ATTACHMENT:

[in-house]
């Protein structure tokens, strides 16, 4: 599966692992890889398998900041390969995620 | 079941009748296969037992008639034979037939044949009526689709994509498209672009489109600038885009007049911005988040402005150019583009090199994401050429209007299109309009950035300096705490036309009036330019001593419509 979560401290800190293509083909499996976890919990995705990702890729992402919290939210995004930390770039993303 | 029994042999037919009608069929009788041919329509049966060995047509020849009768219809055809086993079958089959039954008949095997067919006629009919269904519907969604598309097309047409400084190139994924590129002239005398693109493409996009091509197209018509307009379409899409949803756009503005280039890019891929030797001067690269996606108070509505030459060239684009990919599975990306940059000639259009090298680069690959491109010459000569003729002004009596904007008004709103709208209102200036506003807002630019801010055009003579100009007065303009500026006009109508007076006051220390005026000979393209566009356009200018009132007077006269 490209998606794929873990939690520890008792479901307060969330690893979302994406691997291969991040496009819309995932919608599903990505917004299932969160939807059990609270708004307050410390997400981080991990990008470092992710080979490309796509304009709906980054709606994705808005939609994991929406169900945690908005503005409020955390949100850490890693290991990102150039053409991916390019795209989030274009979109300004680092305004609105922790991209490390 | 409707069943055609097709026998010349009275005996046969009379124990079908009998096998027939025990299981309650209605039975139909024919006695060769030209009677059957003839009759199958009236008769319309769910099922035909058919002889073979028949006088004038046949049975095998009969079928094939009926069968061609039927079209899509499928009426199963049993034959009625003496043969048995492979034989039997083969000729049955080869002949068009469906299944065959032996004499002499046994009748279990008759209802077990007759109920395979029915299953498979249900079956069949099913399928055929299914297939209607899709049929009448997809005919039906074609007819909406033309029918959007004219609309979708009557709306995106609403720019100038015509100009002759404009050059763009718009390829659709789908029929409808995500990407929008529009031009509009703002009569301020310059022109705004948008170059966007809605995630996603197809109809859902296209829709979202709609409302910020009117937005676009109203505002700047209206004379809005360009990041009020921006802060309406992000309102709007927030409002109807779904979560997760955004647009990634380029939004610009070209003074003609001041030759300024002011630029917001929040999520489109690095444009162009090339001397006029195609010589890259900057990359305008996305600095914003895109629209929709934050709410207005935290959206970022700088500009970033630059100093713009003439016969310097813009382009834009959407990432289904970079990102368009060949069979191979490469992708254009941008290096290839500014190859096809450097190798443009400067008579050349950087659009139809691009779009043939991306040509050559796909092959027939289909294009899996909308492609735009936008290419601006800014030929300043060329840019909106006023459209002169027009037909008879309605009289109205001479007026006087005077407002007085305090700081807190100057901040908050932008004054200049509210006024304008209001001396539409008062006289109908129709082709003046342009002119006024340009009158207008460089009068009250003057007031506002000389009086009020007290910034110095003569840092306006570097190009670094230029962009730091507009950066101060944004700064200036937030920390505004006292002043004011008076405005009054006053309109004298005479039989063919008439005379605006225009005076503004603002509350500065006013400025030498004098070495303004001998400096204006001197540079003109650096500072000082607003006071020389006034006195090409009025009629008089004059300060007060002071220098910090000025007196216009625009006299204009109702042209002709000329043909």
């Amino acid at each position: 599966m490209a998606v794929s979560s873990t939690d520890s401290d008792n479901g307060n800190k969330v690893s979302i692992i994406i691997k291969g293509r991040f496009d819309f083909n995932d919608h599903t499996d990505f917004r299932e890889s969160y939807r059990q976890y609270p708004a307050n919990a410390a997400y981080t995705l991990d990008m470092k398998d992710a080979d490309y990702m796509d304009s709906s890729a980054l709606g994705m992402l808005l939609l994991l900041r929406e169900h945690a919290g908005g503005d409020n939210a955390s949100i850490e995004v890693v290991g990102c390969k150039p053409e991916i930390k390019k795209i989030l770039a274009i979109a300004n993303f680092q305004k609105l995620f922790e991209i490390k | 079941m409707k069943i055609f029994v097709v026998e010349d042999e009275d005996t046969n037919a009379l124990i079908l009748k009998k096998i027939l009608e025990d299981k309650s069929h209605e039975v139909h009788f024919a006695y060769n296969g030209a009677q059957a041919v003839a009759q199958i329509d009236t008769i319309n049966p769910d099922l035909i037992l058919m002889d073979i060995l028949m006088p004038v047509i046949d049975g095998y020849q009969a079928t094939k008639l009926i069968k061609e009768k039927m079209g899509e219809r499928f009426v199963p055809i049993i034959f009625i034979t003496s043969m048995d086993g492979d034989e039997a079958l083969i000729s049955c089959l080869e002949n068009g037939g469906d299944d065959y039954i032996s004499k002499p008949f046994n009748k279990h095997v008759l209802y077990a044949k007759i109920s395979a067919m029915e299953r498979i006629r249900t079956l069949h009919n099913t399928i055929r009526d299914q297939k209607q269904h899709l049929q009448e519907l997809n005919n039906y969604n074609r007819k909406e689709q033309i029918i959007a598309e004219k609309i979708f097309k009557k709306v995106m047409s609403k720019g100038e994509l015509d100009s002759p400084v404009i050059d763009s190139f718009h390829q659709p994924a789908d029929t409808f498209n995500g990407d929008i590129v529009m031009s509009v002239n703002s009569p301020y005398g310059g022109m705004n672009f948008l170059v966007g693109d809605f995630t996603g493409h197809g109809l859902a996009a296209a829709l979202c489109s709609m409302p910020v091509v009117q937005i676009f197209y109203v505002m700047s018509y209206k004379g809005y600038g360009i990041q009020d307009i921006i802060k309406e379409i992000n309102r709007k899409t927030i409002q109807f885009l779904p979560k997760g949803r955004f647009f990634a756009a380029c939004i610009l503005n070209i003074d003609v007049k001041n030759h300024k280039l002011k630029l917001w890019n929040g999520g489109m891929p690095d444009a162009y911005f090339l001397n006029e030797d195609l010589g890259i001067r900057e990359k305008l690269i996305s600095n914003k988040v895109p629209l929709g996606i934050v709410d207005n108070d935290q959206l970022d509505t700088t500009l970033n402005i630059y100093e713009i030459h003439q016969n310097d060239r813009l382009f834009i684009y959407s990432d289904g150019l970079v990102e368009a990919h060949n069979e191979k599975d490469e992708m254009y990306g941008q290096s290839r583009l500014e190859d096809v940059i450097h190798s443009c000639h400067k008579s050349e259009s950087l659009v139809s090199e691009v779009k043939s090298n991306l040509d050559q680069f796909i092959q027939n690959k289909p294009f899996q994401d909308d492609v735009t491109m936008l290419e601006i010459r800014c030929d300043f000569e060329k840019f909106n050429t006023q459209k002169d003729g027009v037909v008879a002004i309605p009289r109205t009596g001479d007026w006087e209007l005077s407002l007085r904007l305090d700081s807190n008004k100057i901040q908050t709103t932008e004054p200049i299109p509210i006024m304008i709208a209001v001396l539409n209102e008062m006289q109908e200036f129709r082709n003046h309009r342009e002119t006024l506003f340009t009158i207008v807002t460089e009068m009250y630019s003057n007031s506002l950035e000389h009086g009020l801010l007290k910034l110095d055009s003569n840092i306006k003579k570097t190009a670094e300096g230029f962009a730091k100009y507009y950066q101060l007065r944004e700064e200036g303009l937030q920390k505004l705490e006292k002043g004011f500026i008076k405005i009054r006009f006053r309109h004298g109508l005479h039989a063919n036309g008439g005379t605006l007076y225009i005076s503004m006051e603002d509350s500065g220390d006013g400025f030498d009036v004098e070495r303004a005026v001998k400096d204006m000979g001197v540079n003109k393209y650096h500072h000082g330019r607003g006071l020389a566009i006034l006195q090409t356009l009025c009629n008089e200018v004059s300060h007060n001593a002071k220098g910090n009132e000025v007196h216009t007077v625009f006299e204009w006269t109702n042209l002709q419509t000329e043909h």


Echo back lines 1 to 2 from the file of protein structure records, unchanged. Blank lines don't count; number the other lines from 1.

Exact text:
[in-house]
């Protein structure tokens, strides 16, 4: 599966692992890889398998900041390969995620 | 079941009748296969037992008639034979037939044949009526689709994509498209672009489109600038885009007049911005988040402005150019583009090199994401050429209007299109309009950035300096705490036309009036330019001593419509 979560401290800190293509083909499996976890919990995705990702890729992402919290939210995004930390770039993303 | 029994042999037919009608069929009788041919329509049966060995047509020849009768219809055809086993079958089959039954008949095997067919006629009919269904519907969604598309097309047409400084190139994924590129002239005398693109493409996009091509197209018509307009379409899409949803756009503005280039890019891929030797001067690269996606108070509505030459060239684009990919599975990306940059000639259009090298680069690959491109010459000569003729002004009596904007008004709103709208209102200036506003807002630019801010055009003579100009007065303009500026006009109508007076006051220390005026000979393209566009356009200018009132007077006269 490209998606794929873990939690520890008792479901307060969330690893979302994406691997291969991040496009819309995932919608599903990505917004299932969160939807059990609270708004307050410390997400981080991990990008470092992710080979490309796509304009709906980054709606994705808005939609994991929406169900945690908005503005409020955390949100850490890693290991990102150039053409991916390019795209989030274009979109300004680092305004609105922790991209490390 | 409707069943055609097709026998010349009275005996046969009379124990079908009998096998027939025990299981309650209605039975139909024919006695060769030209009677059957003839009759199958009236008769319309769910099922035909058919002889073979028949006088004038046949049975095998009969079928094939009926069968061609039927079209899509499928009426199963049993034959009625003496043969048995492979034989039997083969000729049955080869002949068009469906299944065959032996004499002499046994009748279990008759209802077990007759109920395979029915299953498979249900079956069949099913399928055929299914297939209607899709049929009448997809005919039906074609007819909406033309029918959007004219609309979708009557709306995106609403720019100038015509100009002759404009050059763009718009390829659709789908029929409808995500990407929008529009031009509009703002009569301020310059022109705004948008170059966007809605995630996603197809109809859902296209829709979202709609409302910020009117937005676009109203505002700047209206004379809005360009990041009020921006802060309406992000309102709007927030409002109807779904979560997760955004647009990634380029939004610009070209003074003609001041030759300024002011630029917001929040999520489109690095444009162009090339001397006029195609010589890259900057990359305008996305600095914003895109629209929709934050709410207005935290959206970022700088500009970033630059100093713009003439016969310097813009382009834009959407990432289904970079990102368009060949069979191979490469992708254009941008290096290839500014190859096809450097190798443009400067008579050349950087659009139809691009779009043939991306040509050559796909092959027939289909294009899996909308492609735009936008290419601006800014030929300043060329840019909106006023459209002169027009037909008879309605009289109205001479007026006087005077407002007085305090700081807190100057901040908050932008004054200049509210006024304008209001001396539409008062006289109908129709082709003046342009002119006024340009009158207008460089009068009250003057007031506002000389009086009020007290910034110095003569840092306006570097190009670094230029962009730091507009950066101060944004700064200036937030920390505004006292002043004011008076405005009054006053309109004298005479039989063919008439005379605006225009005076503004603002509350500065006013400025030498004098070495303004001998400096204006001197540079003109650096500072000082607003006071020389006034006195090409009025009629008089004059300060007060002071220098910090000025007196216009625009006299204009109702042209002709000329043909």